Hulk underlined that sticking closely to accepted canon was a relatively safer route to take. And Lee’s more somber characterization of the Hulk himself (his face vacillating between uncontrollable fury and introspective sadness), when considered alongside the proceedings’ dark and dour atmosphere, suggested that getting too heavy was maybe the wrong way to go with a film that was meant to excite more than depress — a lesson that Marvel’s rivals at DC have recently learned the hard way. Not to mention that Lee doesn’t even have Banner suffer his Hulk-begetting gamma accident until 30 minutes into the movie, which means it teases the introduction of the beast for so long that, by the time he arrives, many viewers had grown impatient and alienated.
Despite its $245 million global gross, Hulk was viewed as a letdown by all onlookers, such that Marvel rebooted the character only five years later with The Incredible Hulk, which tried to deliver the type of rock-’em-sock-’em adaptation movie fans supposedly craved. Audiences didn’t (the film only took in $263 million worldwide), and as time has shown, that Edward Norton-headlined do-over is the more forgettable take on the character, proving the limits of formulaic CGI mayhem. Even though it’s technically a part of the MCU, director Louis Leterrier’s 2008 film remains the franchise’s black sheep, only linked to its brethren through William Hurt’s General Ross (with Mark Ruffalo assuming the Banner role for the Avengers movies).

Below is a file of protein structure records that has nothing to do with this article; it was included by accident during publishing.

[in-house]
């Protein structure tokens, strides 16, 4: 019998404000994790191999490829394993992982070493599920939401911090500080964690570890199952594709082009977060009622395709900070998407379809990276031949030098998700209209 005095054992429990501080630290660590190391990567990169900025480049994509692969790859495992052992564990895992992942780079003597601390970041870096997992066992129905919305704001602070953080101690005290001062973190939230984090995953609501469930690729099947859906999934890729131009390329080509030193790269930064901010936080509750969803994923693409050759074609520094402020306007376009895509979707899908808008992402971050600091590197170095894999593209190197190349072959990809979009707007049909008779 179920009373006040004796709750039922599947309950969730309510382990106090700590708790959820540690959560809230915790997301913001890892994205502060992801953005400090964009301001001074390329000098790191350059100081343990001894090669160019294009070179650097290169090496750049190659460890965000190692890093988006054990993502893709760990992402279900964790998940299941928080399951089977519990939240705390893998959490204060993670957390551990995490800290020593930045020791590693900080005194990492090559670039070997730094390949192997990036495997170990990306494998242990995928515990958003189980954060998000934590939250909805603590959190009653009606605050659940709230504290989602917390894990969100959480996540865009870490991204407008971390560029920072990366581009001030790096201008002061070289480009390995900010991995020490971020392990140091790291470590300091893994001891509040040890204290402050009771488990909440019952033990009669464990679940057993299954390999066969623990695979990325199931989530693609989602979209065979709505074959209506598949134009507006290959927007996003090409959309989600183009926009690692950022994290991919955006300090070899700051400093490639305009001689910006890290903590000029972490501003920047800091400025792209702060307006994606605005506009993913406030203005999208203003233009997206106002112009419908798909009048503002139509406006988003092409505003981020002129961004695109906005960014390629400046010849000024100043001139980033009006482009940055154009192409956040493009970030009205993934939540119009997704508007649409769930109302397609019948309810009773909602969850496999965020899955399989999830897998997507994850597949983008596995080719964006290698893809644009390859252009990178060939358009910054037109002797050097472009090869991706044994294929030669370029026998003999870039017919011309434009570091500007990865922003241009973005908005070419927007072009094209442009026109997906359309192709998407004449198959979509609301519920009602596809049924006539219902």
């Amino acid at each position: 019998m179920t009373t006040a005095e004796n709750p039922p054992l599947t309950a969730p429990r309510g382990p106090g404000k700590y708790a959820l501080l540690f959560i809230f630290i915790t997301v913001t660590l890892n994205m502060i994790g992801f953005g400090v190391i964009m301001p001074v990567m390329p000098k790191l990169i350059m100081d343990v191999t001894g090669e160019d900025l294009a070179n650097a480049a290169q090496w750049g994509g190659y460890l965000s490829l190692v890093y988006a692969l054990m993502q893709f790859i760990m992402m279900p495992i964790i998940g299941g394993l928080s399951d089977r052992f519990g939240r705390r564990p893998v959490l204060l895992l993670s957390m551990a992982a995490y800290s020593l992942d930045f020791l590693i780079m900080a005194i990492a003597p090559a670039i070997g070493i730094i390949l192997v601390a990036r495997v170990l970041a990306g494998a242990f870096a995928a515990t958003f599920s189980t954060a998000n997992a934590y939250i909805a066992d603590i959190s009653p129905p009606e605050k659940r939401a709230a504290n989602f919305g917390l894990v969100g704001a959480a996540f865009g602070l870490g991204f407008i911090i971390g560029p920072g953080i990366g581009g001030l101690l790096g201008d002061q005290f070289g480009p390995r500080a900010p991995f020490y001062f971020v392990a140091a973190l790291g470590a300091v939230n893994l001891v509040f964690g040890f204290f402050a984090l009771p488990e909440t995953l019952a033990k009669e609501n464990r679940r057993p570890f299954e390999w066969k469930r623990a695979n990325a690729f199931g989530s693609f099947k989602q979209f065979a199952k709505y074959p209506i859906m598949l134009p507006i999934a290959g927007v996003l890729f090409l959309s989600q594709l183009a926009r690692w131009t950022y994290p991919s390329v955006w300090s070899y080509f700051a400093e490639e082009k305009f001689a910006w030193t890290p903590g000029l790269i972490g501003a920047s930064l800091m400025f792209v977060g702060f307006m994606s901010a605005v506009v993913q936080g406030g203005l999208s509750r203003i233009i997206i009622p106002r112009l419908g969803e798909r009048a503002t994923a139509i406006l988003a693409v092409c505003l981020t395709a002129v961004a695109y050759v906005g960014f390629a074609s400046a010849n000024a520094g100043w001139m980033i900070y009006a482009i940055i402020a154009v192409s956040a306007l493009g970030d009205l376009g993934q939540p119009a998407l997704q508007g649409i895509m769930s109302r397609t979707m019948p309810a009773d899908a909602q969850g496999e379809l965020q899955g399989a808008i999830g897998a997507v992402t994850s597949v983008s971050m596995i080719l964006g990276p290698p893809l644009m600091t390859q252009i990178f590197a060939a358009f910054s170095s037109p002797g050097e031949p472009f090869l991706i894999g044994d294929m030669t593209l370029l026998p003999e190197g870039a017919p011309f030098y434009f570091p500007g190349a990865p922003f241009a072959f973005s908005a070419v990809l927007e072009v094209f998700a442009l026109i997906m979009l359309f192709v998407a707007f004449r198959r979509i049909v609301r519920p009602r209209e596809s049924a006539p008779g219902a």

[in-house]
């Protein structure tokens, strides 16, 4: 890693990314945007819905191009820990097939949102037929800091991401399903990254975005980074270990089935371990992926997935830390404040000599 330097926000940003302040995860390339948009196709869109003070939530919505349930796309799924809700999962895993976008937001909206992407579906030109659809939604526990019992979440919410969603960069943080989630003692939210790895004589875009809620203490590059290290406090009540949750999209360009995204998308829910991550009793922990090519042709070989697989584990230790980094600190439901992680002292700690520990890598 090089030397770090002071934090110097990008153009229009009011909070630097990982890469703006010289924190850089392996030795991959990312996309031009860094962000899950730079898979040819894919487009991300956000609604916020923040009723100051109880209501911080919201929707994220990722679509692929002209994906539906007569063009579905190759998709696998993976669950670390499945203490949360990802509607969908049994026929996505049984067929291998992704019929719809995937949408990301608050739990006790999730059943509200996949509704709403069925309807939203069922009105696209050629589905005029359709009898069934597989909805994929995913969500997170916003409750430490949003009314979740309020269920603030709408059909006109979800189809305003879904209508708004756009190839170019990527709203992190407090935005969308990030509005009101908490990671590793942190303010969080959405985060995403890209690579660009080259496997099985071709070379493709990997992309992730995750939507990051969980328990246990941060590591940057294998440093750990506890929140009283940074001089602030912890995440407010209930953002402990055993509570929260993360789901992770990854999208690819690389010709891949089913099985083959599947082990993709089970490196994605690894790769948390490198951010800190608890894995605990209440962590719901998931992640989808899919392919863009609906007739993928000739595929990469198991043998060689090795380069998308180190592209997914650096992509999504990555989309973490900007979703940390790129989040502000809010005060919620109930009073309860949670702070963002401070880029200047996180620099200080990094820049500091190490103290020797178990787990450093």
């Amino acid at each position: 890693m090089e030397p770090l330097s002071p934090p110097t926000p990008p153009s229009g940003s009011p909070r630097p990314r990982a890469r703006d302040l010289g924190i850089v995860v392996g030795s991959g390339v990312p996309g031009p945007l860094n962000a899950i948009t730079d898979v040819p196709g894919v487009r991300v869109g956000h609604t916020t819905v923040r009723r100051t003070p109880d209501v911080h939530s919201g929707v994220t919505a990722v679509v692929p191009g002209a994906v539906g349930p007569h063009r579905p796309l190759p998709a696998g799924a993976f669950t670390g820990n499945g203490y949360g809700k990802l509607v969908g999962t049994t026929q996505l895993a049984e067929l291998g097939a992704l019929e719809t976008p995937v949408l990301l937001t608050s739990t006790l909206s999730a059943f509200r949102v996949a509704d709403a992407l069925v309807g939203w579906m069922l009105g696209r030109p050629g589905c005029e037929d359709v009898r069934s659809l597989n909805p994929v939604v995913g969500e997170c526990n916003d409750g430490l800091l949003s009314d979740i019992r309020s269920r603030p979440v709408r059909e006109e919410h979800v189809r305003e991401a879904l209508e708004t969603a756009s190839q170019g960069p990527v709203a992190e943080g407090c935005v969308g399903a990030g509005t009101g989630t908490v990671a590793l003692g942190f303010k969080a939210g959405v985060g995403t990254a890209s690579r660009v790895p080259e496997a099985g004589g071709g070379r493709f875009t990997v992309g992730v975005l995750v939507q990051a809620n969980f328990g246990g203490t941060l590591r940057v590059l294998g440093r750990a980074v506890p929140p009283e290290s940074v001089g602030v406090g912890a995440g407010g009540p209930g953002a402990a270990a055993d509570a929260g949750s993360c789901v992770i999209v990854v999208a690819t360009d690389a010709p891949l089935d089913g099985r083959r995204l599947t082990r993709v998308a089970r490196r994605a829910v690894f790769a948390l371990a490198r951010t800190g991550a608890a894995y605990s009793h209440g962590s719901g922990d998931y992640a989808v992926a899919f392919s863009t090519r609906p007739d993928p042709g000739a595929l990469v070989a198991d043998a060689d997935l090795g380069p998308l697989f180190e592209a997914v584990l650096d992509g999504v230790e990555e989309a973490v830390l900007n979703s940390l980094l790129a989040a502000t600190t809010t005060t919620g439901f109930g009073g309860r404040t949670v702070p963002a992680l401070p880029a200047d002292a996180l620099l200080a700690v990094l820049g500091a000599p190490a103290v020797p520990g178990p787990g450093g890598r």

Still, save for a few minor elements of Lee’s film — the Hulk’s bounding leaping ability; a sequence in which a flight into outer space is used to incapacitate a super-character; a Stan Lee (and Lou Ferrigno) cameo — the studio has remained steadfast in going in the opposite direction of Hulk with the MCU. That course of action has been a lucrative one, as the Disney-owned comic-book giant is now an unstoppable cultural force, as again evidenced by this year’s blockbusters Black Panther and Avengers: Infinity War. And considerable credit for that success goes, in a roundabout way, to Lee’s Hulk. It may have been too strange and idiosyncratic for its own mainstream-courting good, but in that distinctiveness, it helped sow the seeds of the more conventional — and crowd-pleasing — MCU that rules the cinematic landscape today.